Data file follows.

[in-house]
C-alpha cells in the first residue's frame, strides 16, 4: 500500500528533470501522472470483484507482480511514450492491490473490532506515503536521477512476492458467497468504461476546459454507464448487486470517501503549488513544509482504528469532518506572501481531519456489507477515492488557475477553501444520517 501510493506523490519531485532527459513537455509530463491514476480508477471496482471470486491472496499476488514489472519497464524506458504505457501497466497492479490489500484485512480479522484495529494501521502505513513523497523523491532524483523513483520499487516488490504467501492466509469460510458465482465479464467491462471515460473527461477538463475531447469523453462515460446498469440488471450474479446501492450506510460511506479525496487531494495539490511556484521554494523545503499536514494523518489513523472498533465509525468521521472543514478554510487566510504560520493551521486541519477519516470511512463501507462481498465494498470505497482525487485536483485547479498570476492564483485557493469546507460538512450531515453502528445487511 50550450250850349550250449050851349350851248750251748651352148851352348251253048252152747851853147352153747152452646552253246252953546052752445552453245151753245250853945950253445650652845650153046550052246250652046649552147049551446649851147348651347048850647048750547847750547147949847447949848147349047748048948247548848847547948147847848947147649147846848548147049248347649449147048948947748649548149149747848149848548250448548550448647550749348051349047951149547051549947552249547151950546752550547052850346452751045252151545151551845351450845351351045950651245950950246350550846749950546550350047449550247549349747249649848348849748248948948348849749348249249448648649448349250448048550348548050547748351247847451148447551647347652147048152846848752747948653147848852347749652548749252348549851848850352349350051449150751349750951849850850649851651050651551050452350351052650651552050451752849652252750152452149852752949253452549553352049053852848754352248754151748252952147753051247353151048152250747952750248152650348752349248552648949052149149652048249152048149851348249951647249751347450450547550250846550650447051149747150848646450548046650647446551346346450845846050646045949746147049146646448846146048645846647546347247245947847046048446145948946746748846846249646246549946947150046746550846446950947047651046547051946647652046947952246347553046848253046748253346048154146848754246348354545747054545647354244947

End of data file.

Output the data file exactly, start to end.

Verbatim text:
[in-house]
C-alpha cells in the first residue's frame, strides 16, 4: 500500500528533470501522472470483484507482480511514450492491490473490532506515503536521477512476492458467497468504461476546459454507464448487486470517501503549488513544509482504528469532518506572501481531519456489507477515492488557475477553501444520517 501510493506523490519531485532527459513537455509530463491514476480508477471496482471470486491472496499476488514489472519497464524506458504505457501497466497492479490489500484485512480479522484495529494501521502505513513523497523523491532524483523513483520499487516488490504467501492466509469460510458465482465479464467491462471515460473527461477538463475531447469523453462515460446498469440488471450474479446501492450506510460511506479525496487531494495539490511556484521554494523545503499536514494523518489513523472498533465509525468521521472543514478554510487566510504560520493551521486541519477519516470511512463501507462481498465494498470505497482525487485536483485547479498570476492564483485557493469546507460538512450531515453502528445487511 50550450250850349550250449050851349350851248750251748651352148851352348251253048252152747851853147352153747152452646552253246252953546052752445552453245151753245250853945950253445650652845650153046550052246250652046649552147049551446649851147348651347048850647048750547847750547147949847447949848147349047748048948247548848847547948147847848947147649147846848548147049248347649449147048948947748649548149149747848149848548250448548550448647550749348051349047951149547051549947552249547151950546752550547052850346452751045252151545151551845351450845351351045950651245950950246350550846749950546550350047449550247549349747249649848348849748248948948348849749348249249448648649448349250448048550348548050547748351247847451148447551647347652147048152846848752747948653147848852347749652548749252348549851848850352349350051449150751349750951849850850649851651050651551050452350351052650651552050451752849652252750152452149852752949253452549553352049053852848754352248754151748252952147753051247353151048152250747952750248152650348752349248552648949052149149652048249152048149851348249951647249751347450450547550250846550650447051149747150848646450548046650647446551346346450845846050646045949746147049146646448846146048645846647546347247245947847046048446145948946746748846846249646246549946947150046746550846446950947047651046547051946647652046947952246347553046848253046748253346048154146848754246348354545747054545647354244947